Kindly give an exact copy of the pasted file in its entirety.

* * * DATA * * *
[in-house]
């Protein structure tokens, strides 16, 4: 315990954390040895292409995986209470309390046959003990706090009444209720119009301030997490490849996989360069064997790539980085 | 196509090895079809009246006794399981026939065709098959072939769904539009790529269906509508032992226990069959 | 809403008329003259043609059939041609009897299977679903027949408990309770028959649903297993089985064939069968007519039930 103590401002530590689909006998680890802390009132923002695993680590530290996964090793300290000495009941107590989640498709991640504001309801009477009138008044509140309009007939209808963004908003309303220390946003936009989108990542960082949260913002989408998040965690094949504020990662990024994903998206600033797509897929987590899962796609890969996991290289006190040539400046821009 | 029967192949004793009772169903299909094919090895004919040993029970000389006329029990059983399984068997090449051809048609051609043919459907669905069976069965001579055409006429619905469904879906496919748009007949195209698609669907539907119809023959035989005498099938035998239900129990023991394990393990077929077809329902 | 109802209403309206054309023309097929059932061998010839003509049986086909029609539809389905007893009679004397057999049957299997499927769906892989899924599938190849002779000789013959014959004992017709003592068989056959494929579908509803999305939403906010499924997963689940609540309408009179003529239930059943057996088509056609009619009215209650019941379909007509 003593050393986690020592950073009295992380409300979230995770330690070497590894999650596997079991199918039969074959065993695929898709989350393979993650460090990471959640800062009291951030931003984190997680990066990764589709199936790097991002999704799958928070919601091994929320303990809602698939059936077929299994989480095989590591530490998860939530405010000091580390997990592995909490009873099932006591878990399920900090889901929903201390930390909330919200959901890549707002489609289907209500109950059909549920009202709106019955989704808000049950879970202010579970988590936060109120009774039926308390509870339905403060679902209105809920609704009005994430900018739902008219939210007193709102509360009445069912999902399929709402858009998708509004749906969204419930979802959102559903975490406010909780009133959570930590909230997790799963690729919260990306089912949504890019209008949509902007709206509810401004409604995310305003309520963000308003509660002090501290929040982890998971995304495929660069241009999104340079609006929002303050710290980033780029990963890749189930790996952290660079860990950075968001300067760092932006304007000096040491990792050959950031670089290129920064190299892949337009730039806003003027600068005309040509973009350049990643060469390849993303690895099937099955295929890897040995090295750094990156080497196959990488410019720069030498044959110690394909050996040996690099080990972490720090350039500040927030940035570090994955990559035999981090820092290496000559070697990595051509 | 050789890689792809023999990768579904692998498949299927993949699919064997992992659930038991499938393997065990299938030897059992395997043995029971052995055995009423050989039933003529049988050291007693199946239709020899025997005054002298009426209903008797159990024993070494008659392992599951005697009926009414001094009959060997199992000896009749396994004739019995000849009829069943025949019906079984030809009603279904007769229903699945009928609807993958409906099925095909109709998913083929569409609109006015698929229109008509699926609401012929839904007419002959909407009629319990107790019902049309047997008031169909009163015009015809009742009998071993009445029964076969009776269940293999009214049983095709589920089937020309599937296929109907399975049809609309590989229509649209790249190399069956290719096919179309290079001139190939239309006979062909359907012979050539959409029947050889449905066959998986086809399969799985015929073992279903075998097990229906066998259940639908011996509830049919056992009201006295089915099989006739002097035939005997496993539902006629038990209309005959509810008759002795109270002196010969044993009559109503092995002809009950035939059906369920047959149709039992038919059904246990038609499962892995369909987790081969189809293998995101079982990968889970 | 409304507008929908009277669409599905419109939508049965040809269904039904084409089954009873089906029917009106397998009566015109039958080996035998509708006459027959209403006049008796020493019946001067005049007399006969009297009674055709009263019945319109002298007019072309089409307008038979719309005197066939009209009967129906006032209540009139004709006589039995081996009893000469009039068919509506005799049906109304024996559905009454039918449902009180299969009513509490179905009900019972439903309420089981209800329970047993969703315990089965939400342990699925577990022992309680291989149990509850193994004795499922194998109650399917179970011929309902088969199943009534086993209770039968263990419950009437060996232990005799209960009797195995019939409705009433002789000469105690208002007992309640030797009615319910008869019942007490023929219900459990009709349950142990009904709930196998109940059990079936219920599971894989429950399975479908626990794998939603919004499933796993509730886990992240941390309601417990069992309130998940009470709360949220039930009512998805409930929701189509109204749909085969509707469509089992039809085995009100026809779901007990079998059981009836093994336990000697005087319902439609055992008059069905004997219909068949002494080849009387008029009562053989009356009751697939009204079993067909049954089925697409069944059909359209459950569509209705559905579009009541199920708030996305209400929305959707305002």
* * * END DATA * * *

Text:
[in-house]
């Protein structure tokens, strides 16, 4: 315990954390040895292409995986209470309390046959003990706090009444209720119009301030997490490849996989360069064997790539980085 | 196509090895079809009246006794399981026939065709098959072939769904539009790529269906509508032992226990069959 | 809403008329003259043609059939041609009897299977679903027949408990309770028959649903297993089985064939069968007519039930 103590401002530590689909006998680890802390009132923002695993680590530290996964090793300290000495009941107590989640498709991640504001309801009477009138008044509140309009007939209808963004908003309303220390946003936009989108990542960082949260913002989408998040965690094949504020990662990024994903998206600033797509897929987590899962796609890969996991290289006190040539400046821009 | 029967192949004793009772169903299909094919090895004919040993029970000389006329029990059983399984068997090449051809048609051609043919459907669905069976069965001579055409006429619905469904879906496919748009007949195209698609669907539907119809023959035989005498099938035998239900129990023991394990393990077929077809329902 | 109802209403309206054309023309097929059932061998010839003509049986086909029609539809389905007893009679004397057999049957299997499927769906892989899924599938190849002779000789013959014959004992017709003592068989056959494929579908509803999305939403906010499924997963689940609540309408009179003529239930059943057996088509056609009619009215209650019941379909007509 003593050393986690020592950073009295992380409300979230995770330690070497590894999650596997079991199918039969074959065993695929898709989350393979993650460090990471959640800062009291951030931003984190997680990066990764589709199936790097991002999704799958928070919601091994929320303990809602698939059936077929299994989480095989590591530490998860939530405010000091580390997990592995909490009873099932006591878990399920900090889901929903201390930390909330919200959901890549707002489609289907209500109950059909549920009202709106019955989704808000049950879970202010579970988590936060109120009774039926308390509870339905403060679902209105809920609704009005994430900018739902008219939210007193709102509360009445069912999902399929709402858009998708509004749906969204419930979802959102559903975490406010909780009133959570930590909230997790799963690729919260990306089912949504890019209008949509902007709206509810401004409604995310305003309520963000308003509660002090501290929040982890998971995304495929660069241009999104340079609006929002303050710290980033780029990963890749189930790996952290660079860990950075968001300067760092932006304007000096040491990792050959950031670089290129920064190299892949337009730039806003003027600068005309040509973009350049990643060469390849993303690895099937099955295929890897040995090295750094990156080497196959990488410019720069030498044959110690394909050996040996690099080990972490720090350039500040927030940035570090994955990559035999981090820092290496000559070697990595051509 | 050789890689792809023999990768579904692998498949299927993949699919064997992992659930038991499938393997065990299938030897059992395997043995029971052995055995009423050989039933003529049988050291007693199946239709020899025997005054002298009426209903008797159990024993070494008659392992599951005697009926009414001094009959060997199992000896009749396994004739019995000849009829069943025949019906079984030809009603279904007769229903699945009928609807993958409906099925095909109709998913083929569409609109006015698929229109008509699926609401012929839904007419002959909407009629319990107790019902049309047997008031169909009163015009015809009742009998071993009445029964076969009776269940293999009214049983095709589920089937020309599937296929109907399975049809609309590989229509649209790249190399069956290719096919179309290079001139190939239309006979062909359907012979050539959409029947050889449905066959998986086809399969799985015929073992279903075998097990229906066998259940639908011996509830049919056992009201006295089915099989006739002097035939005997496993539902006629038990209309005959509810008759002795109270002196010969044993009559109503092995002809009950035939059906369920047959149709039992038919059904246990038609499962892995369909987790081969189809293998995101079982990968889970 | 409304507008929908009277669409599905419109939508049965040809269904039904084409089954009873089906029917009106397998009566015109039958080996035998509708006459027959209403006049008796020493019946001067005049007399006969009297009674055709009263019945319109002298007019072309089409307008038979719309005197066939009209009967129906006032209540009139004709006589039995081996009893000469009039068919509506005799049906109304024996559905009454039918449902009180299969009513509490179905009900019972439903309420089981209800329970047993969703315990089965939400342990699925577990022992309680291989149990509850193994004795499922194998109650399917179970011929309902088969199943009534086993209770039968263990419950009437060996232990005799209960009797195995019939409705009433002789000469105690208002007992309640030797009615319910008869019942007490023929219900459990009709349950142990009904709930196998109940059990079936219920599971894989429950399975479908626990794998939603919004499933796993509730886990992240941390309601417990069992309130998940009470709360949220039930009512998805409930929701189509109204749909085969509707469509089992039809085995009100026809779901007990079998059981009836093994336990000697005087319902439609055992008059069905004997219909068949002494080849009387008029009562053989009356009751697939009204079993067909049954089925697409069944059909359209459950569509209705559905579009009541199920708030996305209400929305959707305002």